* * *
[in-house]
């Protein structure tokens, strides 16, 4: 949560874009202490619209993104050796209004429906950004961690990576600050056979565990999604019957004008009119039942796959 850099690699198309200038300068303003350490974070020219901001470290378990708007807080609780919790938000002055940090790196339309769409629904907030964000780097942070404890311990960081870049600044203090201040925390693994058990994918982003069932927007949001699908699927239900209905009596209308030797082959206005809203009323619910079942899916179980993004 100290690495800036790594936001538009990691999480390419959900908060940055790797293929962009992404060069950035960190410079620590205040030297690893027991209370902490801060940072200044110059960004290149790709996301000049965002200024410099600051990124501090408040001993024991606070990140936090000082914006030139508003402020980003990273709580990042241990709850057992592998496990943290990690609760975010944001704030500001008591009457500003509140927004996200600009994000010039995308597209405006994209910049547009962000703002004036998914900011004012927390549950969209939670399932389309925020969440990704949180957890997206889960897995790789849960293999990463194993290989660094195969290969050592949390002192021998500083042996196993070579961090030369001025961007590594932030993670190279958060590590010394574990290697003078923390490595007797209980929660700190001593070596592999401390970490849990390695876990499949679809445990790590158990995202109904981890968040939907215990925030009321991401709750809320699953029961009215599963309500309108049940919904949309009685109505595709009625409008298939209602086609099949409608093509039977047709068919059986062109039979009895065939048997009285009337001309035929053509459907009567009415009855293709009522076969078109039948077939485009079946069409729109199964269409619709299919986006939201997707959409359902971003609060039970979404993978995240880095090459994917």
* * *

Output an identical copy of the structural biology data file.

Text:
[in-house]
């Protein structure tokens, strides 16, 4: 949560874009202490619209993104050796209004429906950004961690990576600050056979565990999604019957004008009119039942796959 850099690699198309200038300068303003350490974070020219901001470290378990708007807080609780919790938000002055940090790196339309769409629904907030964000780097942070404890311990960081870049600044203090201040925390693994058990994918982003069932927007949001699908699927239900209905009596209308030797082959206005809203009323619910079942899916179980993004 100290690495800036790594936001538009990691999480390419959900908060940055790797293929962009992404060069950035960190410079620590205040030297690893027991209370902490801060940072200044110059960004290149790709996301000049965002200024410099600051990124501090408040001993024991606070990140936090000082914006030139508003402020980003990273709580990042241990709850057992592998496990943290990690609760975010944001704030500001008591009457500003509140927004996200600009994000010039995308597209405006994209910049547009962000703002004036998914900011004012927390549950969209939670399932389309925020969440990704949180957890997206889960897995790789849960293999990463194993290989660094195969290969050592949390002192021998500083042996196993070579961090030369001025961007590594932030993670190279958060590590010394574990290697003078923390490595007797209980929660700190001593070596592999401390970490849990390695876990499949679809445990790590158990995202109904981890968040939907215990925030009321991401709750809320699953029961009215599963309500309108049940919904949309009685109505595709009625409008298939209602086609099949409608093509039977047709068919059986062109039979009895065939048997009285009337001309035929053509459907009567009415009855293709009522076969078109039948077939485009079946069409729109199964269409619709299919986006939201997707959409359902971003609060039970979404993978995240880095090459994917």